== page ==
Wednesday, August 12, 2009

Breaking the Fourth Wall: Episode 1

Ever since I was a kid, I’ve wanted to write comic books. The idea that someone could actually get paid to think up these cool stories is something that still surprises me today. What could be more fun than creating a world of action, romance and intrigue and then exploring it with thousands of readers sharing the adventure? The answer: nothing.

But wanting to do something and actually doing it are two different things. Sometimes life gets in the way. Talent and drive aren’t always enough; you also have to have timing, and for me, the time has never quite been right to really pursue my dream.

Well, now is the time.

Over the next weeks and months, I’ll be mounting a full-scale assault on the comic book world in an attempt to fulfill my dream of becoming a professional comic book writer. And as I do, I’ll be detailing my efforts every week here in the Breaking the Fourth Wall series. In some ways, there’s never been a better time to be a writer in the industry; over the past few years, writers have ascended to become as well known and well regarded as artists for the first time in decades. People like Brian Michael Bendis and Geoff Johns have become the biggest names in the business. Yes, it’s a great time to be a comic book writer.

Or, that is, it’s a great time to already be a comic book writer. Because the funny thing is, the more popular writers get, the harder it seems to be to break into the business as a writer. Most of the major comic book publishers these days, including Marvel and DC, no longer accept any writing submissions at all. What they want is established stars, people who are already published, meaning that comics now mirror the real world dilemma facing many people in the work force: how do you get experience if companies only hire those who already have experience?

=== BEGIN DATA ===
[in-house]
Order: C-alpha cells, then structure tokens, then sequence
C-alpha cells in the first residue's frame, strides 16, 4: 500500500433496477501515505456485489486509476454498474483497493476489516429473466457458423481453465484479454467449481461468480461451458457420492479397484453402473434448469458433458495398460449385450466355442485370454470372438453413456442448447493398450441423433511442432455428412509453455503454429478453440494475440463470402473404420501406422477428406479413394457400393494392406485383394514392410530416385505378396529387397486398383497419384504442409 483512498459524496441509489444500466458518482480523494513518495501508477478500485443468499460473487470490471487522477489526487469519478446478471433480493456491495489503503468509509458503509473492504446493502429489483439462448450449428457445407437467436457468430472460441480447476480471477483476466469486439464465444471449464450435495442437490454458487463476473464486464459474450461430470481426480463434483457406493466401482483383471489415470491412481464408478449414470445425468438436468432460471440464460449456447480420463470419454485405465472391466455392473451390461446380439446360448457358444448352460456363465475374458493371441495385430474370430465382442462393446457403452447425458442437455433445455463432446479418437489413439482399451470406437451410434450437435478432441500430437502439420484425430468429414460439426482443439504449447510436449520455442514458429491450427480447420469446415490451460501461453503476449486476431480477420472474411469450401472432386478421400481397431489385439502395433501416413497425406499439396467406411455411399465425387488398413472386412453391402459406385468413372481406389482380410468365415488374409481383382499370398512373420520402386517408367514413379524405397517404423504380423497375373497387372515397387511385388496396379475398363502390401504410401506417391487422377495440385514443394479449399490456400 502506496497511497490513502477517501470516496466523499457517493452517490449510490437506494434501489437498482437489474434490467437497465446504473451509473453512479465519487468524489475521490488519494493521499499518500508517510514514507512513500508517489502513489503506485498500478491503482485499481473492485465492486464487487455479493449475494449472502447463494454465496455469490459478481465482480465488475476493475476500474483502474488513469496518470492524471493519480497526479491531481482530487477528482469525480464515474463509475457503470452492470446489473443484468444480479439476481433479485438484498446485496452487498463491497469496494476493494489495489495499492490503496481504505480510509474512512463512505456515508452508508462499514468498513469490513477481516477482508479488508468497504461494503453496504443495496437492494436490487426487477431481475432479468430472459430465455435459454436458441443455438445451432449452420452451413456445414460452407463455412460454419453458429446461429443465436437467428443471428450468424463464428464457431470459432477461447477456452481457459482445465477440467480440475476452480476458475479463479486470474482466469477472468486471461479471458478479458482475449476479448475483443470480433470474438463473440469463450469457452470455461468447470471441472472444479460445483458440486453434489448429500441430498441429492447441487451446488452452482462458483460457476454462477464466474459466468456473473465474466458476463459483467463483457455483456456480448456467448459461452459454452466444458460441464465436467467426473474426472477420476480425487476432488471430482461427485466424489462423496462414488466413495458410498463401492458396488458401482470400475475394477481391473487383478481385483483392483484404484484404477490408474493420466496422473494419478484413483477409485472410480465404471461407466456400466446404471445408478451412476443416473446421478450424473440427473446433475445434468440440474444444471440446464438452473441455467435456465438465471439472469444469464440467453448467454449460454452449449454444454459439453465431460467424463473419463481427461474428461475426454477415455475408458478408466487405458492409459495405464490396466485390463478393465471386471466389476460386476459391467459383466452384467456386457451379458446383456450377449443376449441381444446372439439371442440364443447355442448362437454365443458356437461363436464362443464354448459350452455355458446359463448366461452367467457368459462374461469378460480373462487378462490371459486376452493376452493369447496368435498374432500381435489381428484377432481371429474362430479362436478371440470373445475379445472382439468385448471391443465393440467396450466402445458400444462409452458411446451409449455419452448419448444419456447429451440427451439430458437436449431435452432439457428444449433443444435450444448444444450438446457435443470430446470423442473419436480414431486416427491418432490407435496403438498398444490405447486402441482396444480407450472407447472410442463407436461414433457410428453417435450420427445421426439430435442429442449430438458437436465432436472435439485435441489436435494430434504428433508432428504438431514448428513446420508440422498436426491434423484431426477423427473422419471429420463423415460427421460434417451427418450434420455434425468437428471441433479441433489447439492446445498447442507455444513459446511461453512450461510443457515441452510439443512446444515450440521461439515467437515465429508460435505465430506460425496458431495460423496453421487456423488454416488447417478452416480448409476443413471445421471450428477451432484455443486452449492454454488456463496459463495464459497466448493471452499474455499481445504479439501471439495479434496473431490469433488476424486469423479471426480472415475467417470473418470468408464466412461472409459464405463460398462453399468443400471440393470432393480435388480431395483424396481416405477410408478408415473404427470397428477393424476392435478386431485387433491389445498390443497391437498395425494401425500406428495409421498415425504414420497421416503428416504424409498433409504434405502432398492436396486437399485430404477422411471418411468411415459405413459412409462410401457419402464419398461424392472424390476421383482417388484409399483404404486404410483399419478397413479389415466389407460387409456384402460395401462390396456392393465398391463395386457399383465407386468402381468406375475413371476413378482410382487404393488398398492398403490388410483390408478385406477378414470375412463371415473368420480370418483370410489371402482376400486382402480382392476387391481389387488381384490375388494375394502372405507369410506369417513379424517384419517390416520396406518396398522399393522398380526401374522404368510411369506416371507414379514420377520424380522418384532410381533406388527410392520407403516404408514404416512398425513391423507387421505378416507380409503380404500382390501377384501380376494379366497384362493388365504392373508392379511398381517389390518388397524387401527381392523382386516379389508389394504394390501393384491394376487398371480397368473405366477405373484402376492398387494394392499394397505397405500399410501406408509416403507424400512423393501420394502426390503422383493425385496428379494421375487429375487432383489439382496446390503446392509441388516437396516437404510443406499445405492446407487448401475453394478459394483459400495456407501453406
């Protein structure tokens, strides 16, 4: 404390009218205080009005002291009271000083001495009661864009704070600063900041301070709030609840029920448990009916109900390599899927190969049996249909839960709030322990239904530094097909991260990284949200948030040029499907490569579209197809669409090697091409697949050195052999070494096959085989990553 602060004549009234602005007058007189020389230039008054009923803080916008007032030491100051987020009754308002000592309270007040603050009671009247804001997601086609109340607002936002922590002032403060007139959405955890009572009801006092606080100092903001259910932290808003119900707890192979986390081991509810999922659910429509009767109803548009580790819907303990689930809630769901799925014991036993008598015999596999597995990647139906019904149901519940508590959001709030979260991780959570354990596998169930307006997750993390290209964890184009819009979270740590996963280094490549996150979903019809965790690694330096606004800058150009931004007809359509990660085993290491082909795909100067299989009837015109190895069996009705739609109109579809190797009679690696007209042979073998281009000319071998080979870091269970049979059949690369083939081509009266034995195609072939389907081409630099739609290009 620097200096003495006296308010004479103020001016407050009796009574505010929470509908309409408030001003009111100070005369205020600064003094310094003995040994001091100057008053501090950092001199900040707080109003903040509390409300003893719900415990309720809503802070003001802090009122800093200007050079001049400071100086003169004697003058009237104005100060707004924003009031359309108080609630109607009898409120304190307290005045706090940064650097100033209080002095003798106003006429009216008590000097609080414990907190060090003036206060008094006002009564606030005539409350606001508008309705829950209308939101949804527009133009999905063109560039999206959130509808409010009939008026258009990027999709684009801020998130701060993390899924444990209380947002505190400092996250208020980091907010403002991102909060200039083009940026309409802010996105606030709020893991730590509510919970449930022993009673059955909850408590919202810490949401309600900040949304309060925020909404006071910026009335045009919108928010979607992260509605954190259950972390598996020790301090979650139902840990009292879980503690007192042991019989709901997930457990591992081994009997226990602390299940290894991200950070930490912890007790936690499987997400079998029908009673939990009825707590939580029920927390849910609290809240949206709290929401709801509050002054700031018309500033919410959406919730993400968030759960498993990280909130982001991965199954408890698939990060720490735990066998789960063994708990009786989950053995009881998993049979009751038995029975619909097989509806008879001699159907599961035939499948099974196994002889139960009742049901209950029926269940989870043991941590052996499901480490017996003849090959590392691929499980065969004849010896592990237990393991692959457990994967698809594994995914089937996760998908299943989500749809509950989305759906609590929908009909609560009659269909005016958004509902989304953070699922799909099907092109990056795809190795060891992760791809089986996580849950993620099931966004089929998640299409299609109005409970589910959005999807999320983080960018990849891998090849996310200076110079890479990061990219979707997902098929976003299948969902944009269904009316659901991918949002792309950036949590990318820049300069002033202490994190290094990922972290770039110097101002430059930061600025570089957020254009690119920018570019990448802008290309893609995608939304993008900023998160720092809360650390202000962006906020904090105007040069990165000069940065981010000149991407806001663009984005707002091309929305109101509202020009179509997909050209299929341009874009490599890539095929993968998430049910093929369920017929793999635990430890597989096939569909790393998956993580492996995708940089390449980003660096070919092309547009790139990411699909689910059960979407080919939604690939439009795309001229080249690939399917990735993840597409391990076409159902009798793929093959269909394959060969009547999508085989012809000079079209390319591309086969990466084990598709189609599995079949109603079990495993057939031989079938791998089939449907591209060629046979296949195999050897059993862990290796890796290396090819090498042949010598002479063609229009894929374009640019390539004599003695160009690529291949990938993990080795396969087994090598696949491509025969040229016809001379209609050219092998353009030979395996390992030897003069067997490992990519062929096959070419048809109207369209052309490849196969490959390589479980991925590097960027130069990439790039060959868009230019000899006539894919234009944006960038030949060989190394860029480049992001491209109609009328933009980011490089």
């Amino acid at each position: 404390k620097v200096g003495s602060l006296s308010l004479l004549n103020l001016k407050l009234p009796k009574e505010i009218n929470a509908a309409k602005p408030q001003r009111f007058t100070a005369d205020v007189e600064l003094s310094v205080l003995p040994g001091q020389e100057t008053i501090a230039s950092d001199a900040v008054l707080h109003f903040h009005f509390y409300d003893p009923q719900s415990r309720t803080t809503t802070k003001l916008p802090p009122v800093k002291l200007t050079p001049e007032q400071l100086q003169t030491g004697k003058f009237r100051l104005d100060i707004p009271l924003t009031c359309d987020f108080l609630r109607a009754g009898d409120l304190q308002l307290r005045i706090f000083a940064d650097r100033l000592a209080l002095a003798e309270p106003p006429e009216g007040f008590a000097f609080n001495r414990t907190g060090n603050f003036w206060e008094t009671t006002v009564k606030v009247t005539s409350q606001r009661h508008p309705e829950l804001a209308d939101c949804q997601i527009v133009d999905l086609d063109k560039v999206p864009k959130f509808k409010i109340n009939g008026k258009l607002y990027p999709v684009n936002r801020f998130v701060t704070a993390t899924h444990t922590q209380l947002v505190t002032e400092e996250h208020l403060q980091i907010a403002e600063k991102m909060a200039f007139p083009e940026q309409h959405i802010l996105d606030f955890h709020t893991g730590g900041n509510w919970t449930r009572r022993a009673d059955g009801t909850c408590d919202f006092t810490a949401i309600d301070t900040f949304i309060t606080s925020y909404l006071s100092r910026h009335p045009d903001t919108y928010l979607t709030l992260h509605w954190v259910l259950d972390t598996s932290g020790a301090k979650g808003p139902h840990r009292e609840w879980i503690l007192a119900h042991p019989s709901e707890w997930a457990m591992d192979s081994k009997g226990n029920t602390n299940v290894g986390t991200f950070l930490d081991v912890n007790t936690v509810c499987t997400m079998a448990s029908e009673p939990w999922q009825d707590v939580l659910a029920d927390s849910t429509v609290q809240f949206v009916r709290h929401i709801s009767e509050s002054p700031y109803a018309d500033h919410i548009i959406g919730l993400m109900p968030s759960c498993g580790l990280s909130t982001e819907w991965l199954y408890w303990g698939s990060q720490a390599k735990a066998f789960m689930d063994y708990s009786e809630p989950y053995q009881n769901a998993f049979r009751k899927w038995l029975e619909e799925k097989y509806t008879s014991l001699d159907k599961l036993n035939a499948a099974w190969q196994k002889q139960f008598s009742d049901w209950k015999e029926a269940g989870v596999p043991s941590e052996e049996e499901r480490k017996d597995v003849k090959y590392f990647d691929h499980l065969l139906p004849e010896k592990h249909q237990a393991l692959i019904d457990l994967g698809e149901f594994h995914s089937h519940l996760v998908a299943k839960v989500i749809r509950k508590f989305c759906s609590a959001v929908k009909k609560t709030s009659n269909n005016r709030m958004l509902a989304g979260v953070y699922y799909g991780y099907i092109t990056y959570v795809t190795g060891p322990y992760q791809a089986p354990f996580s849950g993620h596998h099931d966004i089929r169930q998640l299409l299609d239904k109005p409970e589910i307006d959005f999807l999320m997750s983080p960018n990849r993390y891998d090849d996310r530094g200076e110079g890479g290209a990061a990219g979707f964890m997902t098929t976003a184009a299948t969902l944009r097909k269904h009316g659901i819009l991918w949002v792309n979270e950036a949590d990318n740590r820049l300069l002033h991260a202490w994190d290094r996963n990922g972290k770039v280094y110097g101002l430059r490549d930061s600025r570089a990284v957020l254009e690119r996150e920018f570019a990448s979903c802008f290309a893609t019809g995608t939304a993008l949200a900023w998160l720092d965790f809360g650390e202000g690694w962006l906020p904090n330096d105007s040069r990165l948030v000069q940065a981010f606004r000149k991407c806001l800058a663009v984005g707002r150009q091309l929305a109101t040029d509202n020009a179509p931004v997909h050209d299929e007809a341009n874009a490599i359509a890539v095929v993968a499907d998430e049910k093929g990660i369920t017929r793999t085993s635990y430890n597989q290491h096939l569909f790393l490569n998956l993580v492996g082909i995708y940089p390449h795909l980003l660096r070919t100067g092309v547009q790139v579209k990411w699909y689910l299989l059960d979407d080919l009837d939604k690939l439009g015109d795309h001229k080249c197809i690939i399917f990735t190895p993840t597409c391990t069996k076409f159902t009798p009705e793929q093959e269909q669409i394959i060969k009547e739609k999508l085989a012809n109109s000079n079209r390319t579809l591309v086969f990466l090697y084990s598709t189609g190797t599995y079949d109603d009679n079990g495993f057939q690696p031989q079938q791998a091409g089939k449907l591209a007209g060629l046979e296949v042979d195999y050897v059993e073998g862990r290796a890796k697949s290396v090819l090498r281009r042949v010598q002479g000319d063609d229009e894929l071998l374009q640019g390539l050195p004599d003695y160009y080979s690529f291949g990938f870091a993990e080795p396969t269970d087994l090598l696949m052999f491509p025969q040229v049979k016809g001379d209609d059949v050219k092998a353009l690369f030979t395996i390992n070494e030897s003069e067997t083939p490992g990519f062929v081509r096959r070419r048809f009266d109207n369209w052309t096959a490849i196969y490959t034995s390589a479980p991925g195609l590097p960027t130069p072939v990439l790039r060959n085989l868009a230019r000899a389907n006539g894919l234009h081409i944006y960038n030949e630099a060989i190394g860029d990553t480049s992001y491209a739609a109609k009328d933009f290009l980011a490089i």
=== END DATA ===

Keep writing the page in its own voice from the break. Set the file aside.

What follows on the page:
Well, that’s what we’re going to find out together. There are still a few lonely companies that are willing to review writing submissions. And with the internet fostering a self-publishing boom, new avenues for creative expression have been opened that weren’t previously available. These are just a couple of the angles we’ll be exploring as I try to break into the business, and you can come along for the ride here at The Vault, where I’ll be detailing every rejection, every convention trip and, hopefully, every success story as I slowly work my way up the ladder and into the rare air of the comic book pro.

In addition, along the way I’ll be posting a series of essays detailing my thoughts on storytelling, showcasing specific techniques, analyzing the work of writers and artists alike and sharing some of the lessons I am learning throughout this process. In the next few weeks, for instance, I’ll be discussing my first aborted attempt to break into comics back in the late 90’s and what I took away from that experience. And, who knows, maybe some of you out there will learn a thing or two that will help in your own efforts to get published.

Because in the words of the legendary Jim Shooter, it’s time to “tell a good story and tell it well.” And while I don’t know yet whether the story of my professional comic book life will be a good one or not, I can assure you of one thing: I’m going to tell it as well as I can.

So here we go.

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